Many of us could use more strength through the muscles of our midsections, commonly referred to as the "core" of our bodies. According to Harvard Medical School, almost every move we make revolves around the core. Thus, a weak core can lead to numerous negative issues, not only in our midsections, but throughout the body in structures such as the neck, shoulders, hips and knees.

What can we do to strengthen this area? Harvard Medical suggests a plank as a great way to activate and strengthen the many muscles that make up this region. Today, let's look at what this exercise is and how it just may be what we've been looking for.

Simple and effective

The plank is the perfect exercise to strengthen the midsection, since it can be practiced every day and is safe for almost everyone with many modifications to make it easier or more difficult. The basic setup to learn the plank is to get on the floor in the quadraped (all fours) position with your arms straight and hands directly beneath your shoulders, and your knees directly beneath your hips. Keep your back flat and neck straight while looking down at the floor. When you can hold this position for 30 seconds -- congratulations! -- you have graduated to the full plank.

A full (straight-arm) plank is essentially a static hold in a push-up position. This takes what we have learned in the basic setup and adds some load because you are now stretched straight from your head to your toes. Keep your eyes facing the ground as you brace your belly and squeeze your glutes firmly together. The key is to maintain this position with your back straight and without letting your hips rise or sag. Start slow by holding this position for around 10 seconds. As you become stronger at the move, progress in small increments up to 30 seconds. If you keep practicing, eventually you could make it all the way to a full two minutes!

According to the National Association of Sports Medicine (NASM), if you have difficulty performing the move in this fashion, begin by practicing with straight arms in the push-up position and your knees on the ground. After some time performing the movement in this manner, you may be able to progress to the basic plank positioning balanced on your hands or on your forearms and elbows.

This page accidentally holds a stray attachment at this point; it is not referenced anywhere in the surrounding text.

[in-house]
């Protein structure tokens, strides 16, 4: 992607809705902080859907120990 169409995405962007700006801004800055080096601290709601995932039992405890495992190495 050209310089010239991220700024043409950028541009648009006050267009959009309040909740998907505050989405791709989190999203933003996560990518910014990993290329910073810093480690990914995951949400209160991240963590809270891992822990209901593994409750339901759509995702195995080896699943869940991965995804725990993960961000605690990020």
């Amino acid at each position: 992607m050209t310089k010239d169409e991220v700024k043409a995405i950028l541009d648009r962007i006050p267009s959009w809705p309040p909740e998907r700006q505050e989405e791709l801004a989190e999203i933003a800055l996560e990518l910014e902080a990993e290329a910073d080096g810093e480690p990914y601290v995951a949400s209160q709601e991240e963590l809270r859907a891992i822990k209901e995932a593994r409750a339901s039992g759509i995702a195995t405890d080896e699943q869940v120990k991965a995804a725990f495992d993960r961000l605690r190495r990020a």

Ready for more?

Of no surprise, over time the basic plank may not sufficiently challenge you as it once did. No need for concern, there are multiple ways to progress this move making it more difficult to perform. For added required effort, chiropractor Eric Goodman suggests slowly walking your hands forward about six inches, drop your hips about two inches without allowing your belly to sag and press your heels back as far as you can. Hold this position for 30 seconds before slowly walking your hands back to your starting position.

Another option given to us by fitness trainer Alwyn Cosgrove is a plank with a reduced base of support. This can be done by raising a foot a few inches off the ground while you are planking, or raising an arm and extending it forward during plank time, or even a combination of the two-- raising and extending opposite arms and legs in alternating fashion. Each of these variations can be done from a straight or bent arm position, and may be done for either time or repetitions.

While some people still think solely of the abdominals when the term core is mentioned, we now know that those are but one group of many that make up this musculature. The plank is a time-tested, no equipment needed and effective move that has the ability to simultaneously activate most of the muscles of the core. If you have never tried the move before, give it a shot.

If you are already doing it, try a progression to make it more challenging. Who knows, the plank may just become your new favorite exercise!

Jeremy Walraven is a fitness consultant at Bradley Wellness Center.

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